It's a problem a local gun store owner describes as disturbing, frustrating and unsafe. Right now, there's no system in place for store owners to verify whether a gun has been reported stolen before they buy or sell the weapon. Our Stef Manisero shows us what one store owner wants, and why Austin police say it's not possible.

"About three or four years. Years," said Michael Cargill of Central Texas Gun Works.

That's how long Michael Cargill said he's been pushing Austin Police for change.

Cargill continued, "I should just be able to call APD and run the serial number and verify if the gun’s been stolen."

Cargill believes he and other gun storeowners should be able to instantly check the guns brought into their stores.

"I should be able to call 3-1-1, or call the non-emergency number, say, 'Hey, let me give you this serial number,' they run it, and then we’ll know," Cargil added.

Right now, he said, his only option is to call police, and have an officer come to his store.

APD said pawnshops don't find out instantly either.

They're required to give local police a record of every item brought into their store; Gun shops are not.

"Because the pawn shops are governed by state law, and the guns are a federal statute, and us being a city, you know, we do what the law is required," said Jason Staniszewski of APD.

Every week, volunteers collect pawnshop records and enter that information in a database.

If a gun's been reported stolen, police are notified.

They suggest business owners use a website called Leads Online.

Staniszewski added, "They'll enter the information, the serial number, and that will go to the police department."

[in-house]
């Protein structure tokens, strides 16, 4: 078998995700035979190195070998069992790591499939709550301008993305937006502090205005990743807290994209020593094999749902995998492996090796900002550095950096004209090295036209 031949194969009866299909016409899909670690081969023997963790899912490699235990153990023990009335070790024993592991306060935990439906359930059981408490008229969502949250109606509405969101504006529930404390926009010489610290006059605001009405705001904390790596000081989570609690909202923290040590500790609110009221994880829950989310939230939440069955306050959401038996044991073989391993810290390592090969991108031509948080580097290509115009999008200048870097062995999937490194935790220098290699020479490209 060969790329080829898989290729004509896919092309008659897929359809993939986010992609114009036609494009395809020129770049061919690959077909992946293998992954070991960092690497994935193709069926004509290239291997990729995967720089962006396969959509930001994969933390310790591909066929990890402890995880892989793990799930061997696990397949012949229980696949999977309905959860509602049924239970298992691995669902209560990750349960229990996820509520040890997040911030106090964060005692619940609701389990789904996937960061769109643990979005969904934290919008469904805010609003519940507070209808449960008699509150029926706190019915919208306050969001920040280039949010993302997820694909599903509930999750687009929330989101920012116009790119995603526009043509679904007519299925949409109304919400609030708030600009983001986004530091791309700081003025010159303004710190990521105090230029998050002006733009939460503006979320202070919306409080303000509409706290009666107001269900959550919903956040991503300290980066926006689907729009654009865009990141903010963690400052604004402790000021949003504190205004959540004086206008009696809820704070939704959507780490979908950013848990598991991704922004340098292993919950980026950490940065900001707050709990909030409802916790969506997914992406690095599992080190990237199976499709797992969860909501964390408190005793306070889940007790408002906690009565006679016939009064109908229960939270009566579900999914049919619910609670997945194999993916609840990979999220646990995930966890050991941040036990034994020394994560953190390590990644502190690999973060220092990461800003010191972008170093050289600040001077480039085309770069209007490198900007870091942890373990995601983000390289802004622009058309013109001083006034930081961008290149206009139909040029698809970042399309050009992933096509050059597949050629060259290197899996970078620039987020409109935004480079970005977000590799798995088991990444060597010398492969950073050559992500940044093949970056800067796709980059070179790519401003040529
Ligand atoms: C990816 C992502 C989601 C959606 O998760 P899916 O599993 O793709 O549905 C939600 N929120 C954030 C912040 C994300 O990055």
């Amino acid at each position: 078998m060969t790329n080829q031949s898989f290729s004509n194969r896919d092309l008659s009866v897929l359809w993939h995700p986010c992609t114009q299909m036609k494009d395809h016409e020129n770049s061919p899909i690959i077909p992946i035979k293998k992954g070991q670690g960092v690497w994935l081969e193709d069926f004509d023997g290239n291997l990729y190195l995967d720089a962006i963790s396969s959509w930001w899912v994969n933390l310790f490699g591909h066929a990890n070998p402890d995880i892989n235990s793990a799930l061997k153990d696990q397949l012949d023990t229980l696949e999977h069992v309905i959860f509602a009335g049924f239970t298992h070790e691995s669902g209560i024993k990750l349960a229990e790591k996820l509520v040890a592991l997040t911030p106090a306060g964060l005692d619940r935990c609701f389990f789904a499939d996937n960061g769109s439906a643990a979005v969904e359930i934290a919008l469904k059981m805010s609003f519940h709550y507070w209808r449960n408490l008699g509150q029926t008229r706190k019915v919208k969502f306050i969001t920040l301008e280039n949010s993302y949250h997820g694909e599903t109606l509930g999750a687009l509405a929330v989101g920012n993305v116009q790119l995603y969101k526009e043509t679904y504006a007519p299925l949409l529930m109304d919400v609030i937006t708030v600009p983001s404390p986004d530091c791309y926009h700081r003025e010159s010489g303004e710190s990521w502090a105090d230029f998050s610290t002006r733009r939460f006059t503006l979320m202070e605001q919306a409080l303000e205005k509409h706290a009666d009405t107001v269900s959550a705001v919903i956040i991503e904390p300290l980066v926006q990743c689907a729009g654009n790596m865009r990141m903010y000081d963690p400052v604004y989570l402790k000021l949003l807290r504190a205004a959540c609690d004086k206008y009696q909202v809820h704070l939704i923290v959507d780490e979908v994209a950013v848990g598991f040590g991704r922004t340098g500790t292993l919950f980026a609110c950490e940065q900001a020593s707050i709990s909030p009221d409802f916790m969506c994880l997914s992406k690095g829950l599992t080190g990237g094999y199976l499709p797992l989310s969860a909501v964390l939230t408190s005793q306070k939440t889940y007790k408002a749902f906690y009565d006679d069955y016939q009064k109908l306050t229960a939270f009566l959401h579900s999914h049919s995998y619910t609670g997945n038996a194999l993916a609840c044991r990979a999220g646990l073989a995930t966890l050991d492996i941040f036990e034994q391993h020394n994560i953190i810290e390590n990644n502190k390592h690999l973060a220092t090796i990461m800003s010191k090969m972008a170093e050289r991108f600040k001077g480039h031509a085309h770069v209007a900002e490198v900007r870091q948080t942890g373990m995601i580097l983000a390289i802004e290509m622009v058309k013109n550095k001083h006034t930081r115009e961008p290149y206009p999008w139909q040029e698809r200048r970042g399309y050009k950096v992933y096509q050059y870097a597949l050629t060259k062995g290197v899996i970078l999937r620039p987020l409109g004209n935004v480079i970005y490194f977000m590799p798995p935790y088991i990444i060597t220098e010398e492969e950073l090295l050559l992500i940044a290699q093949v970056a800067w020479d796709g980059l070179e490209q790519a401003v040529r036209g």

Still, that's a one-way street that doesn't offer immediate feedback.

In places like Florida and Oregon, state agencies have stepped in with searchable websites or hotlines.

Here in Texas, police in cities like Corpus Christi also man a non-emergency number for instant checks.

We asked APD if a similar effort would help here.

Officer Staniszewski continued, "I mean, we’d be able to recover stolen items, that in itself would make it safer."

"Well, if you want to get illegal guns off the street, police chief, then help me out, help me," Cargill concluded.

It's one man's push for a change that APD said is out of its reach.

Austin Police say gun stores are regulated by the Bureau of Alcohol, Tobacco, Firearms, and Explosives.

The ATF says local police departments have the capability to routinely check guns to determine if they are stolen, but it's up to individual departments whether they do so.

-- ATF Policies --

All federal firearms licensees are required to report the loss of any firearm, regardless of whether it was theft, loss, robbery, etc. This is a requirement for them to remain licensed by ATF.

ATF does not routinely run guns to determine whether they are stolen.

Local police departments have the capability to do so, but it is up to their individual policies whether they do so.

If pawn shops are FFL's, they are under the same requirements.

If a new law is enacted on the federal level, that would have to come from Congress.

-- Other State's Policies --

The Florida Department of Law Enforcement offers a website where anyone can type in a serial number and find out instantly if that gun’s been reported stolen.

The Oregon State Police use a Firearm Instant Check System, a hotline that does the same. 

-- Policies in Other Texas Cities --

According to the Corpus Christi Police Department, a gun shop owner or a private citizen may call the department's non-emergency number at 886-2600, and a call taker will assist them with this issue.

The call taker will run the serial number through the state and national records database, TCIC/NCIC. The call taker is allowed by law to tell the person if the gun serial number is reported as stolen.

It is up to the consumer to find out which individual gun shops use this method or if they have other means of accomplishing the gun check.

Police said all property that is pawned or sold at Corpus Christi pawn shops and second hand stores must be reported, by ordinance, to the Pawn Shop Detail. The majority of these shops use Some shops still complete paper pawn tickets. All and paper ticket transactions are run through TCIC/NCIC and when a stolen "hit" is recorded, that item is immediately place on a law enforcement hold to allow for a complete investigation